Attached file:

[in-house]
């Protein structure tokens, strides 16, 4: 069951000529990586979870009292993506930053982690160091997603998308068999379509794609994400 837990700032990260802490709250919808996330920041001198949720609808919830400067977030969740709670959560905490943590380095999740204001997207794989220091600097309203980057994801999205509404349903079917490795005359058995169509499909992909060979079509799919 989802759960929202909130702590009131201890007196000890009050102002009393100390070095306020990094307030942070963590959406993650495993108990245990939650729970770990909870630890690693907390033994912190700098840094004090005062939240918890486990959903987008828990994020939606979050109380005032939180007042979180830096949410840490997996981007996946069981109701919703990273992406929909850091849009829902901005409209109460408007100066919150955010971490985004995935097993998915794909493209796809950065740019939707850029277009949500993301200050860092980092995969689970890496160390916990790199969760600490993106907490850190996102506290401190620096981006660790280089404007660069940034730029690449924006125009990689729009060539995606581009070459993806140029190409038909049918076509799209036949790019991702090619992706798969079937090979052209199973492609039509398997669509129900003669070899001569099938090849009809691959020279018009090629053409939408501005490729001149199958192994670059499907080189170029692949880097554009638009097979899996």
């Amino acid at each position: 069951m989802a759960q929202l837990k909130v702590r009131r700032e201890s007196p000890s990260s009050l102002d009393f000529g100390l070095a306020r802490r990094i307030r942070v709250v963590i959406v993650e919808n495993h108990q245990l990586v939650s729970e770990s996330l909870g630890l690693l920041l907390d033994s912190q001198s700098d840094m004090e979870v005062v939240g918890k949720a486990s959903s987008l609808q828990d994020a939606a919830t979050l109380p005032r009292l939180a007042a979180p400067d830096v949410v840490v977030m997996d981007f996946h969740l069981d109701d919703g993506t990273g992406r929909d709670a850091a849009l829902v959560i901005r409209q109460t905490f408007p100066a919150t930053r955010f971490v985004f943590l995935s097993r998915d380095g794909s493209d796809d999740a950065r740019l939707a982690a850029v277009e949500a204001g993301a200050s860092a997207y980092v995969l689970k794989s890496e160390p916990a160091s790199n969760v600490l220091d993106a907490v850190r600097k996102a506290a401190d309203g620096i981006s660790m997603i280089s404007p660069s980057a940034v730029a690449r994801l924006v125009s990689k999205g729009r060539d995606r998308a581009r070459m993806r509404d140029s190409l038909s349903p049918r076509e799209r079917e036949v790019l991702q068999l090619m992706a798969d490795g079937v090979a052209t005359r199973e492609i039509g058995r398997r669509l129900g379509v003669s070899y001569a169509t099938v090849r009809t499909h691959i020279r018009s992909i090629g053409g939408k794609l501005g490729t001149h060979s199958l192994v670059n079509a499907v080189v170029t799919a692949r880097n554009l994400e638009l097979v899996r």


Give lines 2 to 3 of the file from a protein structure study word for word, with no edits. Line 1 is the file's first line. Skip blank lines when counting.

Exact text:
């Protein structure tokens, strides 16, 4: 069951000529990586979870009292993506930053982690160091997603998308068999379509794609994400 837990700032990260802490709250919808996330920041001198949720609808919830400067977030969740709670959560905490943590380095999740204001997207794989220091600097309203980057994801999205509404349903079917490795005359058995169509499909992909060979079509799919 989802759960929202909130702590009131201890007196000890009050102002009393100390070095306020990094307030942070963590959406993650495993108990245990939650729970770990909870630890690693907390033994912190700098840094004090005062939240918890486990959903987008828990994020939606979050109380005032939180007042979180830096949410840490997996981007996946069981109701919703990273992406929909850091849009829902901005409209109460408007100066919150955010971490985004995935097993998915794909493209796809950065740019939707850029277009949500993301200050860092980092995969689970890496160390916990790199969760600490993106907490850190996102506290401190620096981006660790280089404007660069940034730029690449924006125009990689729009060539995606581009070459993806140029190409038909049918076509799209036949790019991702090619992706798969079937090979052209199973492609039509398997669509129900003669070899001569099938090849009809691959020279018009090629053409939408501005490729001149199958192994670059499907080189170029692949880097554009638009097979899996």
């Amino acid at each position: 069951m989802a759960q929202l837990k909130v702590r009131r700032e201890s007196p000890s990260s009050l102002d009393f000529g100390l070095a306020r802490r990094i307030r942070v709250v963590i959406v993650e919808n495993h108990q245990l990586v939650s729970e770990s996330l909870g630890l690693l920041l907390d033994s912190q001198s700098d840094m004090e979870v005062v939240g918890k949720a486990s959903s987008l609808q828990d994020a939606a919830t979050l109380p005032r009292l939180a007042a979180p400067d830096v949410v840490v977030m997996d981007f996946h969740l069981d109701d919703g993506t990273g992406r929909d709670a850091a849009l829902v959560i901005r409209q109460t905490f408007p100066a919150t930053r955010f971490v985004f943590l995935s097993r998915d380095g794909s493209d796809d999740a950065r740019l939707a982690a850029v277009e949500a204001g993301a200050s860092a997207y980092v995969l689970k794989s890496e160390p916990a160091s790199n969760v600490l220091d993106a907490v850190r600097k996102a506290a401190d309203g620096i981006s660790m997603i280089s404007p660069s980057a940034v730029a690449r994801l924006v125009s990689k999205g729009r060539d995606r998308a581009r070459m993806r509404d140029s190409l038909s349903p049918r076509e799209r079917e036949v790019l991702q068999l090619m992706a798969d490795g079937v090979a052209t005359r199973e492609i039509g058995r398997r669509l129900g379509v003669s070899y001569a169509t099938v090849r009809t499909h691959i020279r018009s992909i090629g053409g939408k794609l501005g490729t001149h060979s199958l192994v670059n079509a499907v080189v170029t799919a692949r880097n554009l994400e638009l097979v899996r």